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Jill S. Brown Headshot

Infomercial Workouts: Are They For You?

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If you've ever been up late at night channel surfing, you've seen them. A tan, svelte, perfectly toned woman, glistening with droplets of water dripping down her belly and thighs as she emerges from a pool and into the arms of a sexy man with rippling muscles and washboard abs. You're fixated and tempted to buy whatever the pitch person is selling.

Want a hot sexy body in mere weeks? Want washboard abs in minutes a day? Want to melt inches and torch fat instantly? Of course you do! Who wouldn't? Those slogans get your attention. If there's a chance you could buy something to make you look like those two fitness models, you'd pick up the damn phone and reach for your credit card! Now, now, don't feel bad if your interest is a little more than piqued. You're not alone... not by a long shot. After all, you must call now -- this offer is for a limited time only.

The fitness infomercial hits you right where you're softest -- in the belly, butt and thighs. And when you're at your weakest -- late at night or home alone when you're lying lazily on the couch pondering your navel. Often these shows are pitching gadgets for the home or fitness. Many will eventually gather dust in a closet or be sold at a garage sale, unless they store easily under your bed after the novelty wears off.

There's no question infomercials know how to tempt you or this wouldn't be a multi-billion dollar business. But do the products they're selling work? That's the question.

When it comes to fitness products, I can tell you what will work are the workout programs. I prefer actual workout programs to gadgets for my clients as well as myself. It's pretty obvious if you sweat your ass off and work hard, you will see results (remember Tae Bo?). The programs are usually tested out on real people (along with an eating plan) and designed by real fitness professionals.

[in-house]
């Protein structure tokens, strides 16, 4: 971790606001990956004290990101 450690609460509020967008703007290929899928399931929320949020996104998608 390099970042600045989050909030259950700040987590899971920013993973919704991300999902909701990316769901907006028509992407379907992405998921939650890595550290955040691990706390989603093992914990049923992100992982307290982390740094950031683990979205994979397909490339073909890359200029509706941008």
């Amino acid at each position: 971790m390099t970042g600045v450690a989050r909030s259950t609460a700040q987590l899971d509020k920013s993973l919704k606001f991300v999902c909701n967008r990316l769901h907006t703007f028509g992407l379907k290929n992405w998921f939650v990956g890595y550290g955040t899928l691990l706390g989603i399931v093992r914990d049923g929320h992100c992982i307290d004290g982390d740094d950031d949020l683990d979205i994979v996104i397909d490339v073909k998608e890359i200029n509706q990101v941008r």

So should you plunk down around $100 clams or more for a series of DVD workouts? After all, can't you just go to Target or Wal-Mart and find a whole slew of DVD's for anywhere between $9.99 and $19.99? The answer is yes, but the hottest trends are usually sold on TV first. And, the DVD's on the store shelves often don't come with all the bonuses and extras you get with the infomercial products which are specifically added to increase the value of the product and sweeten the deal. These extras typically include multiple workouts and plenty of additional collateral like meal plans, cookbooks, wall charts, log books, bonus DVDs, and sometimes little gadgets.

Which one is right for you? Here's a rundown of some of the most popular workouts you've seen on TV.

No doubt you've heard of the most ubiquitous of all workout programs on TV, "P90X."

If you haven't already bought it, you probably know someone who has. If you follow it, it will work. Each workout in the 12-DVD set is approximately 60-90 minutes long. If you're a beginner, that's a daunting task to undertake, and I wouldn't recommend you start off with this particular workout if you're really out of shape or a newbie. The program was designed by fitness veteran Tony Horton who is over 50, but whose body looks under 30. He's a testimony to how well his routine works. Tony's catchphrase for the program's design is "muscle confusion." That's a fancy way of saying "mixing it up" so your muscles don't know what exercise is coming next. A common mistake many exercisers make is doing the same routine or the same exercises in the same order day in and day out. The body adapts to this, and over time, you stop seeing results. As with most of these infomercial products, "P90X" comes with a 3-phase nutrition plan. A proper eating program is a key component to faster and better results for any workout program.